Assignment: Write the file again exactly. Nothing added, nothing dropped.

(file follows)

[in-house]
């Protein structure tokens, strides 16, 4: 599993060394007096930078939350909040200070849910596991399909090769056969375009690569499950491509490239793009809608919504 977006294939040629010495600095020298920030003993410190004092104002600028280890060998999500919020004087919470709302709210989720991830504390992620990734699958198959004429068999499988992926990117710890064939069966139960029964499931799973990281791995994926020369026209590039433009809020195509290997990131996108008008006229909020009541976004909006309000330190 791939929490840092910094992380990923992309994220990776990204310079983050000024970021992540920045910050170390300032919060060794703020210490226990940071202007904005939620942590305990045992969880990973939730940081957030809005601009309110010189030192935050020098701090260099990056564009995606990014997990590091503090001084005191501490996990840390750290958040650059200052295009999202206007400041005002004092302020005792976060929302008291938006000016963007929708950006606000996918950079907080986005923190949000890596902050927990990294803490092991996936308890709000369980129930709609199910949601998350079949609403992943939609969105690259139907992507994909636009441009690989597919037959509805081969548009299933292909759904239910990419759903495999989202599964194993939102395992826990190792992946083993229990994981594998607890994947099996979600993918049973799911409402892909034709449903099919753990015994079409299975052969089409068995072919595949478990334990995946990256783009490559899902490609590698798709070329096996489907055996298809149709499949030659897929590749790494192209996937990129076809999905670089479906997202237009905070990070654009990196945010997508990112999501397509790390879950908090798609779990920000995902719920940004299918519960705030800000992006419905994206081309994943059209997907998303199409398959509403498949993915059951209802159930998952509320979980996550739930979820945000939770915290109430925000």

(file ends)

[in-house]
């Protein structure tokens, strides 16, 4: 599993060394007096930078939350909040200070849910596991399909090769056969375009690569499950491509490239793009809608919504 977006294939040629010495600095020298920030003993410190004092104002600028280890060998999500919020004087919470709302709210989720991830504390992620990734699958198959004429068999499988992926990117710890064939069966139960029964499931799973990281791995994926020369026209590039433009809020195509290997990131996108008008006229909020009541976004909006309000330190 791939929490840092910094992380990923992309994220990776990204310079983050000024970021992540920045910050170390300032919060060794703020210490226990940071202007904005939620942590305990045992969880990973939730940081957030809005601009309110010189030192935050020098701090260099990056564009995606990014997990590091503090001084005191501490996990840390750290958040650059200052295009999202206007400041005002004092302020005792976060929302008291938006000016963007929708950006606000996918950079907080986005923190949000890596902050927990990294803490092991996936308890709000369980129930709609199910949601998350079949609403992943939609969105690259139907992507994909636009441009690989597919037959509805081969548009299933292909759904239910990419759903495999989202599964194993939102395992826990190792992946083993229990994981594998607890994947099996979600993918049973799911409402892909034709449903099919753990015994079409299975052969089409068995072919595949478990334990995946990256783009490559899902490609590698798709070329096996489907055996298809149709499949030659897929590749790494192209996937990129076809999905670089479906997202237009905070990070654009990196945010997508990112999501397509790390879950908090798609779990920000995902719920940004299918519960705030800000992006419905994206081309994943059209997907998303199409398959509403498949993915059951209802159930998952509320979980996550739930979820945000939770915290109430925000």